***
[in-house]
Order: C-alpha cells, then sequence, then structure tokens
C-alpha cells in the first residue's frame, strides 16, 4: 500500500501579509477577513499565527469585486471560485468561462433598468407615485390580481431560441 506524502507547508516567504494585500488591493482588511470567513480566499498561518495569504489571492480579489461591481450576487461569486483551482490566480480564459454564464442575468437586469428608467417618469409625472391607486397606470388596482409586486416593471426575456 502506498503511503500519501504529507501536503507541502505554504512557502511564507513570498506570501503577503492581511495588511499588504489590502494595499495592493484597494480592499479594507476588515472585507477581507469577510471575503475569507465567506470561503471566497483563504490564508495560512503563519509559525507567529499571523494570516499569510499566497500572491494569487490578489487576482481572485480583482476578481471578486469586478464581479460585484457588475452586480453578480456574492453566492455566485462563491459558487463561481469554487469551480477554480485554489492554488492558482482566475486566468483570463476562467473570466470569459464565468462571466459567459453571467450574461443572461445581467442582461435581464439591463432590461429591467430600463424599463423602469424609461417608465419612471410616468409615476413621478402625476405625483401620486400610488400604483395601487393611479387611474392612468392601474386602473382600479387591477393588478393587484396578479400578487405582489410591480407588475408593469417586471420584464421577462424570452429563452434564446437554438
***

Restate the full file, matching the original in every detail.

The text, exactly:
[in-house]
Order: C-alpha cells, then sequence, then structure tokens
C-alpha cells in the first residue's frame, strides 16, 4: 500500500501579509477577513499565527469585486471560485468561462433598468407615485390580481431560441 506524502507547508516567504494585500488591493482588511470567513480566499498561518495569504489571492480579489461591481450576487461569486483551482490566480480564459454564464442575468437586469428608467417618469409625472391607486397606470388596482409586486416593471426575456 502506498503511503500519501504529507501536503507541502505554504512557502511564507513570498506570501503577503492581511495588511499588504489590502494595499495592493484597494480592499479594507476588515472585507477581507469577510471575503475569507465567506470561503471566497483563504490564508495560512503563519509559525507567529499571523494570516499569510499566497500572491494569487490578489487576482481572485480583482476578481471578486469586478464581479460585484457588475452586480453578480456574492453566492455566485462563491459558487463561481469554487469551480477554480485554489492554488492558482482566475486566468483570463476562467473570466470569459464565468462571466459567459453571467450574461443572461445581467442582461435581464439591463432590461429591467430600463424599463423602469424609461417608465419612471410616468409615476413621478402625476405625483401620486400610488400604483395601487393611479387611474392612468392601474386602473382600479387591477393588478393587484396578479400578487405582489410591480407588475408593469417586471420584464421577462424570452429563452434564446437554438